Creative thinking that delivers results

08 Mar

Updated: Great marketers think like their customers

Category: Marketing
Written by: Ian Turner
marketing strategy, customer experience, customer satisfaction, marketing communications

In April 2011 I wrote a blog on why great marketers need to think like their customers. Much has changed in the marketing world since then, what with the continued growth of digital marketing and social media plus the increased reliance on technology in marketing to name but a few. Customer-centricity has become a way of life for marketers as we struggle to find better and more effective ways to engage with our customers, identify influencers and remain relevant. With this in mind, I thought we should take another look at how the customer is impacting marketers today.

The age of the customer

Customers are more sophisticated today with more complex needs and wants and higher expectations on the value brands must deliver to them. Indeed, as I’ve written in the past, the “age of the customer” is upon us; customers wield more power and influence today than ever before. Brands need to be fully embrace this phenomenon and take the necessary steps to deal with this shift in power.

Ultimately, customers want to be valued and treated as individuals with their own unique needs and desires. At the same time they yearn for more personalized and relevant marketing messages from the brands they trust. Marketers must in turn evolve by demonstrating that they’re adding value by creating relevant and compelling content and messaging that resonates with each one of their customers.

The fact that marketers have struggled with the personalization puzzle (largely due to logistical issues and the volume and complexity of available data) has made this scenario all the more glaring. But in order for us to think more like our customers in 2018, we need to figure this out - and quickly!

In fact, research has shown that customers are willing to share their personal information with us if it helps to provide them with a more personalized experience. They want more relevant product offers, promotions and recommendations while eliminating the traditional ‘cookie-cutter’ approach.

Ask your customers for their input

Some may disagree with the notion that market research is not what it used to be. In the internet era, primary research usually takes the form of online surveys, which often fail to provide any contextual data from respondents. Can the reams of quantitative data that does exist replace the more subjective information that marketers have relied on for decades to help make important business decisions?

This really is the million dollar question in so many ways – what data can marketers rely on to make important business and marketing decisions, how much of it do we need and what sources can this data come from?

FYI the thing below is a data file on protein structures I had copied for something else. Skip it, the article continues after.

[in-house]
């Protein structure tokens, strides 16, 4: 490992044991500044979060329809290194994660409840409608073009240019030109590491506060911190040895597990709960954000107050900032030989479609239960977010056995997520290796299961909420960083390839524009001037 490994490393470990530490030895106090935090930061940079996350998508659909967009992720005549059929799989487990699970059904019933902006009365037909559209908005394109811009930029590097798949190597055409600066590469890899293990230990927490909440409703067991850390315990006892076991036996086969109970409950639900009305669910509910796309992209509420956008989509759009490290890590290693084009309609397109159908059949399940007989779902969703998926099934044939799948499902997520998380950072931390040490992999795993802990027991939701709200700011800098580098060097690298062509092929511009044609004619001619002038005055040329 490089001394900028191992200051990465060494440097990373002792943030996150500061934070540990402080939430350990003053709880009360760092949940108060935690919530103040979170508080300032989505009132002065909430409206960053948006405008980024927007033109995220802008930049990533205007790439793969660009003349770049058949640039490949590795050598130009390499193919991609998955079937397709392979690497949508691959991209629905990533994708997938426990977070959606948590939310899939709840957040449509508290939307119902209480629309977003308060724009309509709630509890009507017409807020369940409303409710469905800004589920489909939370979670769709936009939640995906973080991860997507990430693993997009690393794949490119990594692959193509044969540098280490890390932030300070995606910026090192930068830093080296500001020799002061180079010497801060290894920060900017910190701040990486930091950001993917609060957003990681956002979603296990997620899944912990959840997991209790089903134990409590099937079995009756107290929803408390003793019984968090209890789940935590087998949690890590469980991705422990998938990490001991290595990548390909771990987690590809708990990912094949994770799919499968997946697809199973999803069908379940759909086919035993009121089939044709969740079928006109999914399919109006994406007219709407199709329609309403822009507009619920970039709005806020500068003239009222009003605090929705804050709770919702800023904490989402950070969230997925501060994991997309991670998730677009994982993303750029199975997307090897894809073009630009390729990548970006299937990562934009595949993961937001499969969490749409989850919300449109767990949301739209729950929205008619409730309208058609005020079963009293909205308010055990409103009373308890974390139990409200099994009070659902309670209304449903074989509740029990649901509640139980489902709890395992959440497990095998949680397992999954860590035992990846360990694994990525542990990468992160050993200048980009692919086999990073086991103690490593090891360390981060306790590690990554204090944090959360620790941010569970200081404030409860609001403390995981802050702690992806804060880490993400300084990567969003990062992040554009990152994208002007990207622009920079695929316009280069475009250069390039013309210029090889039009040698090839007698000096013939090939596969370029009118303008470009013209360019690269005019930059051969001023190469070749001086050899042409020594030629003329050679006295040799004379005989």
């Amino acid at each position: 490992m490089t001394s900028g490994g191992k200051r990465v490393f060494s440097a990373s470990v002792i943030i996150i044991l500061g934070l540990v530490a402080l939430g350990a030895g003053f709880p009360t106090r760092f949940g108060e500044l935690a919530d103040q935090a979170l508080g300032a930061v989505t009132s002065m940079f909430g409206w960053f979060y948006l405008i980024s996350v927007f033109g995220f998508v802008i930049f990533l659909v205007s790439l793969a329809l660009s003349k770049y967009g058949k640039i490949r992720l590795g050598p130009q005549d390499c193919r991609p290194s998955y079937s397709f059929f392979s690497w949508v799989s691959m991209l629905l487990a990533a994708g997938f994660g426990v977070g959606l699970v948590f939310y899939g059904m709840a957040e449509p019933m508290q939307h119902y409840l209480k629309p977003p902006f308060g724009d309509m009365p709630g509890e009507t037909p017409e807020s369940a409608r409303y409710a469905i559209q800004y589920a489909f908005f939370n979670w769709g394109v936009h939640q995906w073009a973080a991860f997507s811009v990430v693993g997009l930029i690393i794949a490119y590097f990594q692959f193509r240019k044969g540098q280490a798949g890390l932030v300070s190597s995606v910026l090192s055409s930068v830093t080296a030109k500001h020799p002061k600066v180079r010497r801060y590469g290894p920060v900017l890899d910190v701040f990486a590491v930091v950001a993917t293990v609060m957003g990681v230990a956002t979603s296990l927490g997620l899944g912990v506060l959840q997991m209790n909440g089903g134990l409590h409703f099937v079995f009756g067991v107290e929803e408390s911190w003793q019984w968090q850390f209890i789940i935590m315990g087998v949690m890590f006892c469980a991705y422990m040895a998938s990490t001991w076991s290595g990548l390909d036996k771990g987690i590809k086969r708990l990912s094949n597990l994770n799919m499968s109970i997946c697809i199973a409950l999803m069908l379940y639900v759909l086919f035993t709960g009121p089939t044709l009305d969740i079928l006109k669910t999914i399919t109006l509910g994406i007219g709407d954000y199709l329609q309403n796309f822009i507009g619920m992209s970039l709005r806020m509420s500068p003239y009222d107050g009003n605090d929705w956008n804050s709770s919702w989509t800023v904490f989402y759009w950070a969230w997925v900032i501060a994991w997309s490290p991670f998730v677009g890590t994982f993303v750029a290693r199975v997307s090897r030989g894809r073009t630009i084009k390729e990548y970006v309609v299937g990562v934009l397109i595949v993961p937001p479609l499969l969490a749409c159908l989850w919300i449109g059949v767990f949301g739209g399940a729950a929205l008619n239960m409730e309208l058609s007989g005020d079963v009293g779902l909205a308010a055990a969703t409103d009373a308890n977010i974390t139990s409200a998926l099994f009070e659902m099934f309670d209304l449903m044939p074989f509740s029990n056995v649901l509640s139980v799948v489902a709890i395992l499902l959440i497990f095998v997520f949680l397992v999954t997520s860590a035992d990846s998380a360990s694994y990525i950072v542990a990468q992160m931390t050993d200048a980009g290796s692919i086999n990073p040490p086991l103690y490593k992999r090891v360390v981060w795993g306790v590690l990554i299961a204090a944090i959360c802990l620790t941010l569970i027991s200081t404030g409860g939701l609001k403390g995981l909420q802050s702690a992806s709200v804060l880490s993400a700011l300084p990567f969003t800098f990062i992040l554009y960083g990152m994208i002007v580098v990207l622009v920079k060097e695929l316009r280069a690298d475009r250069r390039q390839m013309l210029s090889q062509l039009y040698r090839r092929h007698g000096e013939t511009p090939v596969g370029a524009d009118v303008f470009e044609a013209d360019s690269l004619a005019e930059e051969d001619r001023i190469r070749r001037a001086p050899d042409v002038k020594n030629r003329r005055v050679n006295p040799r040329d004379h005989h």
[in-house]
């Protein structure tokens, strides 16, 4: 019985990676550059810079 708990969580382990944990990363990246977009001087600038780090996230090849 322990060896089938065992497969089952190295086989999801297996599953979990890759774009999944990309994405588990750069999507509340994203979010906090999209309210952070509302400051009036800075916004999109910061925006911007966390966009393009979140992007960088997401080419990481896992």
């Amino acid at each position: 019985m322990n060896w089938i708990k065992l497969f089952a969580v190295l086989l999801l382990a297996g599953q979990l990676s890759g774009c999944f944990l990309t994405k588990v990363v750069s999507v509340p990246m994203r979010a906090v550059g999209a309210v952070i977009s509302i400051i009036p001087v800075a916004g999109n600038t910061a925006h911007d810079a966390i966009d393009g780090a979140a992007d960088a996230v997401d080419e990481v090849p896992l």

To suggest that objective information (i.e. sales, demographics, web history, etc.) can take the place of subjective data (i.e. customer opinions, beliefs, etc.) could be an oversimplification at best. Marketers should be encouraged to reach out and talk to their customers and prospects, collect their opinions and perceptions and use this information to enhance their personalization and overall marketing efforts.

Real customer engagement

Customer engagement should encompass much more than simply responding to comments on social media or online reviews. As noted earlier, it should also involve proactively soliciting their opinions and feedback via online surveys and where possible through telephone surveys and customer service calls.

Customers nowadays are ‘starving’ to be heard and they want brands to listen to them! They know what they want and they’re simply looking for companies that can help them make it happen with the right product or service at the right time and at the right place and price.

If brands are able to figure this out and somehow drill down to the individual customer level, they will have hit the proverbial homerun, increasing their relevancy in the eyes of their customers, building loyalty while also improving their ROI.

Step into your customer’s shoes

So go for it, step into your ideal customer’s shoes and understand what motivates them to purchase your products and services. Listen to them, reach out and ask them for their thoughts and listen again! Build mechanisms online and elsewhere where they can easily reach out and “tell you how it is”.

If the last decade has taught us anything, it would be that it’s only when marketers strive to build two-way communication loops with our customers that we can build their trust in us by demonstrating genuine respect and appreciation for them – by showing we care and that they matter!